Perhaps the most famous among the Heterodoxy women was socialist economist and writer Charlotte Perkins Gilman. She believed motherhood made it “impossible for women to achieve their potential, and it exposed children to the risks of cruel or neglectful parenting.” Therefore, she thought that communal living or outsourcing childcare was better for both parents and children. She also authored the book Women and Economics, which Scutts describes as a “bible for progressive young women.” Scutts adds, “The prosaic title concealed a radical vision for overturning the patriarchy, in which the author compared marriage to prostitution.”

While the names of the Heterodoxy women are little known today, their influence has been wide ranging. The 25 charter members included lesbians and bisexuals, labor radicals, and socialists. Among them were suffrage artist Lou Rogers, whose cartoons were the inspiration for Wonder Woman, and Crystal Eastman, co-founder of the American Civil Liberties Union. Their ideas of females as genderless persons, of communal or disengaged parenting, and of feminism’s general progressive vision were all used copiously by second wavers.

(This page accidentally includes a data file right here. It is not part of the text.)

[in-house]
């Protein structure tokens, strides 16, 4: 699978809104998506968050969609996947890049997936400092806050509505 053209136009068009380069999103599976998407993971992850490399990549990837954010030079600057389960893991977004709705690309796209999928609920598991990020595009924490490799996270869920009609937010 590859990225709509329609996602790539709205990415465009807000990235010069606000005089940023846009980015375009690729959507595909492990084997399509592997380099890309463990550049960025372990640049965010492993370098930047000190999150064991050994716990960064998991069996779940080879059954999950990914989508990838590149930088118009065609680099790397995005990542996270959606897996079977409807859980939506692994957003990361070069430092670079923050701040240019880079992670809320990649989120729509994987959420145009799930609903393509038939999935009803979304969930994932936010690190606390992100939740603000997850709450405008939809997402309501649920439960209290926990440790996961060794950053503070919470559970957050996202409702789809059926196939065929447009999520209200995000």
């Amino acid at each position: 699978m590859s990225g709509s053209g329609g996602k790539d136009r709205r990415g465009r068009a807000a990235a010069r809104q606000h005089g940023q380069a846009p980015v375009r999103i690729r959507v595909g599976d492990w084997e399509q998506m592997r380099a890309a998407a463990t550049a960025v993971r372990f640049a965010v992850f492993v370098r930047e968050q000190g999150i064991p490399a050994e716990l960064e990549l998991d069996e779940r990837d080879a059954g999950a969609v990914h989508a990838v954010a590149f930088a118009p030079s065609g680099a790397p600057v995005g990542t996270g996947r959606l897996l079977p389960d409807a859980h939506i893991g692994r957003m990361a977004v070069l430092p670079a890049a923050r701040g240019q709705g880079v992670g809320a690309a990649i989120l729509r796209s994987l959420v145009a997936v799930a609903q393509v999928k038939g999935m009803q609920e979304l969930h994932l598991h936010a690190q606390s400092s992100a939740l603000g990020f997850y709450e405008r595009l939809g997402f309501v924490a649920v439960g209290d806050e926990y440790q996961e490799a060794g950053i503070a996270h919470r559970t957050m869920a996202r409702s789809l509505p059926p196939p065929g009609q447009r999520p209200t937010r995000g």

These examples brought to light by Fiamengo and Scutts corroborate the ones in my book. The point they illustrate could not be clearer: First-wave feminism, far from simply supporting a benign vision of voting rights and education opportunities for women, already had the much more sinister elements that we see playing out from the 1960s to today.

Is the First Wave a Model for Today?

In light of the reality of first-wave feminism, how should its thoughtful critics respond to writers — especially those who are conservative — who advocate for the first wave as a model for young women to navigate current issues? It is certainly true that women need to find healthy ways both to understand what it means to be a woman and to thrive in relationship to others, as wives, mothers, professionals, and so on.